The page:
I had a terrible night. Since I arrived in Senegal, a bit more than 2 weeks ago, I had diarrhea. The suddenly climate change, the daily sun and effort on the bike were too much strain for my body. I tried to treat it with some medicine but it didn’t help yet. At this point I decided to stay one more day here to rest. I washed my clothes, wrote some daily stories and stayed as much as possible in the shadow of my room. Later we played a board game and had another meal together.
18.10.2017, Day 180, Wassu: Stone Circle
The first sightseeing I visited were the stone circles of Wassu. I had to pay
a small entrance and could visit the stones. A friendly man directly showed me
the what the workers were working at. It turned out that he works for a museum
in the capital and is on a tour to visit and advise different tourist
attractions. He was very interested of my journey and invited me to his home the
After the introduction I went on for visiting the stones. They should be here since more than 2000 years. They are all round stones, some short and about 1 meter in diameter, others 2.5 meter tall but thin. Most circles are made from about 7 to 12 stones and they are also on the 50 Dalasi bank note.
Because Gambia has not enough archeologists to do the research, they have not all the information’s clarified about the stones yet. While I visited the area as the only visitor, two tour bus of Gambia Tour reached the area and a swarm of tourists spread out. I went back to the bike and had a snack. After 20 minutes they were all gathered in the cars again and disappeared. Happy to travel in an individual way by my own and able to class my time, I continued the visiting of the stones in peace and quiet.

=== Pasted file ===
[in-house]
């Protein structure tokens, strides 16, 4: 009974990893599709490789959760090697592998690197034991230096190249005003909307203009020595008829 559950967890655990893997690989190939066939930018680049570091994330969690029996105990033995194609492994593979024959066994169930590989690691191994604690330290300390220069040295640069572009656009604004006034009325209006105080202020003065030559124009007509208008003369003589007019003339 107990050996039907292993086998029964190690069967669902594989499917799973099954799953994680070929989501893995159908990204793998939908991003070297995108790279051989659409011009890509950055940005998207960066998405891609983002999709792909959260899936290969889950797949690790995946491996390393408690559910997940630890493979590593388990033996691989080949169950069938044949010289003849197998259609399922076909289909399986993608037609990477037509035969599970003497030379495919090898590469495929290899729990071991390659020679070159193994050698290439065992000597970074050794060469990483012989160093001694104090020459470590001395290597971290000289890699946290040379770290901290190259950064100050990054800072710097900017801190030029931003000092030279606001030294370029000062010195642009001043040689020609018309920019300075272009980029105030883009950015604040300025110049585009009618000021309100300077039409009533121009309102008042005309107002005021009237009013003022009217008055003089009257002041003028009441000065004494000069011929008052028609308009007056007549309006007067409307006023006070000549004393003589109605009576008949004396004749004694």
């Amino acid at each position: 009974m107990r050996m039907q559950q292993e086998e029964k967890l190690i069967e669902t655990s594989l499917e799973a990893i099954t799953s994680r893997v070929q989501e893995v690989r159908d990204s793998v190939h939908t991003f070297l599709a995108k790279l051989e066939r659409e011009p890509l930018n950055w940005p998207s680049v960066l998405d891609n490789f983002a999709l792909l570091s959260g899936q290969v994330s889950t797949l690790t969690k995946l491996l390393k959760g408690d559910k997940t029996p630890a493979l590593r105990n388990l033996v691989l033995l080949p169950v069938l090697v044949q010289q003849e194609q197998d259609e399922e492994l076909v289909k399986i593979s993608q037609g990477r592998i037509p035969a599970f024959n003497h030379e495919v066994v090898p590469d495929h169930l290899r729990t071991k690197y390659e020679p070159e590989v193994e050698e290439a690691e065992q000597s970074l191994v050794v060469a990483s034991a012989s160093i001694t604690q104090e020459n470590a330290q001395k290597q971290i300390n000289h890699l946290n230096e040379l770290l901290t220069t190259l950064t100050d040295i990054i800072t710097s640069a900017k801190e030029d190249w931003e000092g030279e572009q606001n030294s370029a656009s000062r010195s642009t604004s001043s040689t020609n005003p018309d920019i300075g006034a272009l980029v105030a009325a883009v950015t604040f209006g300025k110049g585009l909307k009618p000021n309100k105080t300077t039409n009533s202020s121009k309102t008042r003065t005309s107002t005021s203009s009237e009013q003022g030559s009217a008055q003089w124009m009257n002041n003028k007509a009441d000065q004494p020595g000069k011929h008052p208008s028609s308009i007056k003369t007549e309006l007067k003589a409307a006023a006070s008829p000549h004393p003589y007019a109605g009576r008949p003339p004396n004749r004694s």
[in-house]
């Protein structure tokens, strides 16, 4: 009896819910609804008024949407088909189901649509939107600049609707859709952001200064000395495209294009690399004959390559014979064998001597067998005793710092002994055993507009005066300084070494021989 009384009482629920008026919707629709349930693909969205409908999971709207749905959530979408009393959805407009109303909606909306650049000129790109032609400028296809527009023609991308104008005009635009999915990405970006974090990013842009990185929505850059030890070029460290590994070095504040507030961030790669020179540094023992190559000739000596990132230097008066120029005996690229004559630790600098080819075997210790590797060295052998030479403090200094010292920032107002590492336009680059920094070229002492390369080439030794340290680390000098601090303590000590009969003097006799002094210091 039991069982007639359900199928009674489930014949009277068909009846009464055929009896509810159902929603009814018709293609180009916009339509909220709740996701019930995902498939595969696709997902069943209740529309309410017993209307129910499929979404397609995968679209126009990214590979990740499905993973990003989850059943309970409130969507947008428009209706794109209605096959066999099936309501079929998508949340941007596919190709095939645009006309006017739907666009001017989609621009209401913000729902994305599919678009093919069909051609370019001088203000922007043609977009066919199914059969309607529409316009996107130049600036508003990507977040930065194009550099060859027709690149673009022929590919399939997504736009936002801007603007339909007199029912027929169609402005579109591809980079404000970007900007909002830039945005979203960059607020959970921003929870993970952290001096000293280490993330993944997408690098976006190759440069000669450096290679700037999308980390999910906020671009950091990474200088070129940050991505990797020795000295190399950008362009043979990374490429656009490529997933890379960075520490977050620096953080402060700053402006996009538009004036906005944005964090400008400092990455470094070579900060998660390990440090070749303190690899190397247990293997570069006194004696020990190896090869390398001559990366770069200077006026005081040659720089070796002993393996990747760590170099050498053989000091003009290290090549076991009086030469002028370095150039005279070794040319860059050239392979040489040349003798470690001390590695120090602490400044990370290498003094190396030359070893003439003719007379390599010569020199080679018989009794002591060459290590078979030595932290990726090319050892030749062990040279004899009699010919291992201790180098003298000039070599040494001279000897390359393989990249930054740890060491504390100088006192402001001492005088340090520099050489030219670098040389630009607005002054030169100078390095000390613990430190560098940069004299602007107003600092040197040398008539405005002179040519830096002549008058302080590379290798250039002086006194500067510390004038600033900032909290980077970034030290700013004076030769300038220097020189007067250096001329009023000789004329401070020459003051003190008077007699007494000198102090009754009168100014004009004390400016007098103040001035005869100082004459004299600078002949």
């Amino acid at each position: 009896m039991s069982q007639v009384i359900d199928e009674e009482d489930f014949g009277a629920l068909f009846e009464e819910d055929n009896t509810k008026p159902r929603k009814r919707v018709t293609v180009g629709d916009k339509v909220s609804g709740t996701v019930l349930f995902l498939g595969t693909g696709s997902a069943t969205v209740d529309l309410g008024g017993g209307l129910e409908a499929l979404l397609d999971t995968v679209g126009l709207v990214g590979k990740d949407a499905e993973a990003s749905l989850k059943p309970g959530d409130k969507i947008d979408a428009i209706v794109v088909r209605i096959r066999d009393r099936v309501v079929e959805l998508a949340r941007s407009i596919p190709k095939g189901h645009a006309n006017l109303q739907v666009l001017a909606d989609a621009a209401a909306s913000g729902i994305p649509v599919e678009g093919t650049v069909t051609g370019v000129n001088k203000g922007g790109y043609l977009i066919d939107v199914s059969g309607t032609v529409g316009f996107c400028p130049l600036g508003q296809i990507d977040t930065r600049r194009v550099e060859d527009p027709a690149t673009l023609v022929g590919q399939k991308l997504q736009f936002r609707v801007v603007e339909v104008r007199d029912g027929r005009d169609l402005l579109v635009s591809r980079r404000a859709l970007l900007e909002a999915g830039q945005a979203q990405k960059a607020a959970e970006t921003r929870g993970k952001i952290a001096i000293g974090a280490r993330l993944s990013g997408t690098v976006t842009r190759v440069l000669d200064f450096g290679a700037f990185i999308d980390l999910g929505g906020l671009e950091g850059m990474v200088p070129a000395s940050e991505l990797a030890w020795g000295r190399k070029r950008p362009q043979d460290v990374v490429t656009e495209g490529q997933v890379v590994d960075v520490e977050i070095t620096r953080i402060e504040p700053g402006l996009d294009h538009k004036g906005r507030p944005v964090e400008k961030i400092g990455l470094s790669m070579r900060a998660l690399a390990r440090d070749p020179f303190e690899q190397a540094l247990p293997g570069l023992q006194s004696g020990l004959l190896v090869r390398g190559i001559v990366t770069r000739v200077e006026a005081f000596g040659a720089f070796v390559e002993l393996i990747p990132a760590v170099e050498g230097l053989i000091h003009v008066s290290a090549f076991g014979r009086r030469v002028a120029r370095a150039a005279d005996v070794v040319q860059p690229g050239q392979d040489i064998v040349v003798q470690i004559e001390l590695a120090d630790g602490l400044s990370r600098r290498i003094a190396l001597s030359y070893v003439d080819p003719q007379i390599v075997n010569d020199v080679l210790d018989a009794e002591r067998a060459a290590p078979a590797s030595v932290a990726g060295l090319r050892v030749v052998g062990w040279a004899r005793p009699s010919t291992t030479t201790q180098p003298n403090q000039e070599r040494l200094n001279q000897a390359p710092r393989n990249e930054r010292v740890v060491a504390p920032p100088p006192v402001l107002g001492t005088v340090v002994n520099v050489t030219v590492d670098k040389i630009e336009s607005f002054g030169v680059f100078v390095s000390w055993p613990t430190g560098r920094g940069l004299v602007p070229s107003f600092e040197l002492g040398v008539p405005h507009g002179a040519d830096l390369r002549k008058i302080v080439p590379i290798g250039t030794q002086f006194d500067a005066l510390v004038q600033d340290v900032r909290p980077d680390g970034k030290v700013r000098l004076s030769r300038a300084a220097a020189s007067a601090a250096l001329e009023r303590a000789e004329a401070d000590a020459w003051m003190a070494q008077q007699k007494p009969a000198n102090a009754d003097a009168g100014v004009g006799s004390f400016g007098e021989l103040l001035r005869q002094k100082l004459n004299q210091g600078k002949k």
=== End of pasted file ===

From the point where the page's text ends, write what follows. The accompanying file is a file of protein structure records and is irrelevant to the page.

When I left the place, I realized that I had a flat tire again. At the next shop of a shadow I repaired it and found a sharp metal wire sticking in the tire. The time went on and I decided to sleep just in the next town, close to the Gambian river. At a boat man’s shelter I could build my tent and spent the night. Next to me was an old deserted rice mill building. The scenario of grey sky, broken trucks and empty fabrication buildings reminded me at DayZ.
19.10.2017, Day 181, Janjanbureh: Slave House
Janjanbureh, also known as Georgetown, is on the Maccarthy Island. The Island was an important collection point in the slavery time. The Africans from the surrounded area were brought to a big slave house. Here they have been weighted and exchanged against sugar or rice. After the deal they had to wait to be shipped to the Gore Island in Dakar where they have been shipped further.